Britain to begin fightback against COVID with ‘biggest immunisation programme in history’ | UK | News (Reports)

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Vaccine is a ‘great tool’ says WHO’s Margaret Harris

Hospital hubs across the country will start vaccinating from Tuesday, with patients over 80, at-risk NHS staff and care home workers at the front of the queue. Chief Scientific Adviser Sir Patrick Vallance called the vaccines a “massive breakthrough” and said they represented a “lodestar to help guide us back to normal life”. Writing in the Sunday Express, Sir Patrick said UK science had been “instrumental” in vaccine development, and stressed safety would be at the forefront of the roll-out. He also warned that we would still need to be patient, saying: “No single vaccine is a panacea and optimism about the future must not come at the expense of vigilance today.”

Health Secretary Matt Hancock added: “This coming week will be a historic moment as we begin vaccination against Covid-19.

“We are doing everything we can to make sure we can overcome significant challenges to vaccinate care home residents as soon as possible too.

“I urge everybody to play their part to suppress this virus and follow the local restrictions to protect the NHS while they carry out this crucial work.”

The Government’s Vaccine Taskforce has secured 40 million doses of the Pfizer jab – the first to get MHRA approval and the first to be deployed – as part of 357 million doses of seven vaccine candidates in total.

Vaccine

More than 5,000 members of the Armed Forces are on standby to assist with the roll-out (Image: Getty )

The scale of the operation was laid bare last night and described as “one of the greatest challenges the NHS has ever faced”.

The distribution of the vaccine is being undertaken by Public Health England and the NHS across the UK through systems specially adapted from those used for national immunisation programmes.

The first Pfizer vaccines have arrived from Belgium and are being stored securely around the country.

Pictures were released yesterday of freezers ready to be packed with coronavirus vaccines at a secure location in England.

They will be checked for transit damage, before every box, each containing five packs of 975 doses, is opened and unpacked.

As the vaccines need to be stored below minus 70C, temperature data will be checked.

The jab will then be made available to order by authorised sites in the NHS. There are around 50 sites in England so far.

The complexity of the vaccine means it can only be moved four times before being used.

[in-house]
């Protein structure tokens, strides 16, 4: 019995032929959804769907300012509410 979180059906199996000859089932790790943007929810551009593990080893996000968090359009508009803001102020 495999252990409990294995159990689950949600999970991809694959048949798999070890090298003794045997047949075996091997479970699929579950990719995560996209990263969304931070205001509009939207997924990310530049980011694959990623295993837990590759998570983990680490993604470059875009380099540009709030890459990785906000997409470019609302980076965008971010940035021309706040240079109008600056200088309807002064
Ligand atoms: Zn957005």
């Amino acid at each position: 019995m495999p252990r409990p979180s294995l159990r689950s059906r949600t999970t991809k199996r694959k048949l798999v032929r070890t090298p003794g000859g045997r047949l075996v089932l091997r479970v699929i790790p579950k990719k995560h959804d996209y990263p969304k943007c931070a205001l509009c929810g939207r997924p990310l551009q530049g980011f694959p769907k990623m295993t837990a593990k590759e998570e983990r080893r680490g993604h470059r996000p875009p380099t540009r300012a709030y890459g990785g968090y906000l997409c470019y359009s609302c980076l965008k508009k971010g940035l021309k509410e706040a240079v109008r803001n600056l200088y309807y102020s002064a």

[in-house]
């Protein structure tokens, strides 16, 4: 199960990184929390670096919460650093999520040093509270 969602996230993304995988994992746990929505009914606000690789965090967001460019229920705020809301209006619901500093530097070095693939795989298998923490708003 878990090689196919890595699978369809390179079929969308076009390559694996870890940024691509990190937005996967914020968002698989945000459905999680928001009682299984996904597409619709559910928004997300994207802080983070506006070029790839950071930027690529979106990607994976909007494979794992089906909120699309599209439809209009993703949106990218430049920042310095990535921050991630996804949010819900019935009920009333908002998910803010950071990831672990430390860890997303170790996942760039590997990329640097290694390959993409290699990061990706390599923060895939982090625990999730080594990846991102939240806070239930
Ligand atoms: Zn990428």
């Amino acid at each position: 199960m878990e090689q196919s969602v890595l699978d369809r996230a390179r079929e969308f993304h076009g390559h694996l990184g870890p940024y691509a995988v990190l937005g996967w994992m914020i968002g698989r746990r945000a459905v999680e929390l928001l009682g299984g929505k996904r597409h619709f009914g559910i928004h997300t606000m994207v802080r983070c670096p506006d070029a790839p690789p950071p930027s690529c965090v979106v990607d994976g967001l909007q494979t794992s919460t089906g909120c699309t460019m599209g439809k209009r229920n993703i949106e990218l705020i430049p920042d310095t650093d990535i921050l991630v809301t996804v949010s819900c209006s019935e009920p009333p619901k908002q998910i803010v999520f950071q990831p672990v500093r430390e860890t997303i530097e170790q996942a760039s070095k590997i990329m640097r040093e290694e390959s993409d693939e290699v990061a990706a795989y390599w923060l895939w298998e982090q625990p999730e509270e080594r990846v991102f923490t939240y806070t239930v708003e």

For the first doses, it will be administered from Hospital Hubs.

Matt Hancock

Mr Hancock has suggested the rules may remain until enough of the population has been vaccinated (Image: Getty )

Defrosting takes a few hours and additional time is then needed to prepare it for injection.

More than 1,000 vaccination centres, operated by GPs, are also expected to be in operation shortly. Doctors have been told to be ready by December 14. It is hoped as the operation progresses, more centres can be run, and that local pharmacies can also be included.

Vaccination centres treating large numbers of patients in sporting venues and conference centres are also planned.

Professor Stephen Powis, NHS national medical director, said: “The NHS has a strong record of delivering large-scale vaccination programmes – from the flu jab, HPV vaccine and lifesaving MMR jabs – hardworking staff will once again rise to the challenge to protect the most vulnerable people from this awful disease.”

More than 5,000 members of the Armed Forces are on standby to assist with the roll-out, the majority to support the organisation and facilitation of vaccine centres at Nightingale hospitals, hospital trusts and inoculation centres.

Military Police units are on standby to support the police forces in escorting the vaccines to their destination in the event of any traffic congestion.

Dr Gillies O’Bryan-Tear, chairman of the Policy and Com-munications Group at the Faculty of Pharmaceutical Medicine, said the vaccine news meant the world could “breath a sigh of relief”.

He predicted the country could be in the lowest risk tier by March.

Sir Patrick Vallance

Sir Patrick Vallance called the vaccines a ‘massive breakthrough’ (Image: Getty )

He said: “We will see the mortality curve diving down and the political pressure to ease restrictions will rise leading to a ratcheting down of lockdown measures.”

However, Mr Hancock has suggested the rules may stay in place until enough of the population has been vaccinated, which could be autumn or even 2022.

But Professor Mark Woolhouse of Edinburgh university who advises the Government on pandemic policy, said there was no need to wait.

He added: “The first thing any government should do when it puts lockdown restrictions in is to immediately focus on how to lift the restrictions. What I don’t want is that we wait all the way until the end of the vaccine roll-out before we lift the restrictions.”

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